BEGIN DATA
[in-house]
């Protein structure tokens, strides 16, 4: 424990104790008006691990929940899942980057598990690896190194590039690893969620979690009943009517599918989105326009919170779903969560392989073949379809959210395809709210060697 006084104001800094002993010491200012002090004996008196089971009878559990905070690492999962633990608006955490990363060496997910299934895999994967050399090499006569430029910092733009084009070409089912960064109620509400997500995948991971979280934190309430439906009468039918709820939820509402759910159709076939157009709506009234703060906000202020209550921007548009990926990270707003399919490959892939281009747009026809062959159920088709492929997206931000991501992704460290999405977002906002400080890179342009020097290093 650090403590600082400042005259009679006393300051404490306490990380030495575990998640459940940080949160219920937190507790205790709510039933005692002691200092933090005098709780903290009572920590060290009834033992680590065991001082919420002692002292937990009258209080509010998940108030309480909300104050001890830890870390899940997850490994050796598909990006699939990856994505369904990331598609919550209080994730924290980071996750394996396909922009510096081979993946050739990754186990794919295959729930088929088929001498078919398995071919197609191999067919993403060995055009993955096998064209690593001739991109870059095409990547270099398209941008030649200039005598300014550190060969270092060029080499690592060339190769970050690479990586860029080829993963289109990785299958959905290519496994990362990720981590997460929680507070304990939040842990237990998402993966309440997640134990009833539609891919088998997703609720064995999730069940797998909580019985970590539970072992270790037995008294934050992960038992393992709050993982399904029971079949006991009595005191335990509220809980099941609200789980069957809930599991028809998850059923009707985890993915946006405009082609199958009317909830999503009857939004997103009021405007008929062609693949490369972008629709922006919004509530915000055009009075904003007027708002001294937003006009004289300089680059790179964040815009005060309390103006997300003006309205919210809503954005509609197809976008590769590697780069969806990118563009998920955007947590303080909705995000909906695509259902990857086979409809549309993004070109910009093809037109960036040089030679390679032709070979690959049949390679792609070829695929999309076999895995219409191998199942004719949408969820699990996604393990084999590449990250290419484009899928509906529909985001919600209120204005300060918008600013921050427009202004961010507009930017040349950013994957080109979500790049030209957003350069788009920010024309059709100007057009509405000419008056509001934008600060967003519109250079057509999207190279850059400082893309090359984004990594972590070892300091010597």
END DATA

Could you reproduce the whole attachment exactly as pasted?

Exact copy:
[in-house]
């Protein structure tokens, strides 16, 4: 424990104790008006691990929940899942980057598990690896190194590039690893969620979690009943009517599918989105326009919170779903969560392989073949379809959210395809709210060697 006084104001800094002993010491200012002090004996008196089971009878559990905070690492999962633990608006955490990363060496997910299934895999994967050399090499006569430029910092733009084009070409089912960064109620509400997500995948991971979280934190309430439906009468039918709820939820509402759910159709076939157009709506009234703060906000202020209550921007548009990926990270707003399919490959892939281009747009026809062959159920088709492929997206931000991501992704460290999405977002906002400080890179342009020097290093 650090403590600082400042005259009679006393300051404490306490990380030495575990998640459940940080949160219920937190507790205790709510039933005692002691200092933090005098709780903290009572920590060290009834033992680590065991001082919420002692002292937990009258209080509010998940108030309480909300104050001890830890870390899940997850490994050796598909990006699939990856994505369904990331598609919550209080994730924290980071996750394996396909922009510096081979993946050739990754186990794919295959729930088929088929001498078919398995071919197609191999067919993403060995055009993955096998064209690593001739991109870059095409990547270099398209941008030649200039005598300014550190060969270092060029080499690592060339190769970050690479990586860029080829993963289109990785299958959905290519496994990362990720981590997460929680507070304990939040842990237990998402993966309440997640134990009833539609891919088998997703609720064995999730069940797998909580019985970590539970072992270790037995008294934050992960038992393992709050993982399904029971079949006991009595005191335990509220809980099941609200789980069957809930599991028809998850059923009707985890993915946006405009082609199958009317909830999503009857939004997103009021405007008929062609693949490369972008629709922006919004509530915000055009009075904003007027708002001294937003006009004289300089680059790179964040815009005060309390103006997300003006309205919210809503954005509609197809976008590769590697780069969806990118563009998920955007947590303080909705995000909906695509259902990857086979409809549309993004070109910009093809037109960036040089030679390679032709070979690959049949390679792609070829695929999309076999895995219409191998199942004719949408969820699990996604393990084999590449990250290419484009899928509906529909985001919600209120204005300060918008600013921050427009202004961010507009930017040349950013994957080109979500790049030209957003350069788009920010024309059709100007057009509405000419008056509001934008600060967003519109250079057509999207190279850059400082893309090359984004990594972590070892300091010597």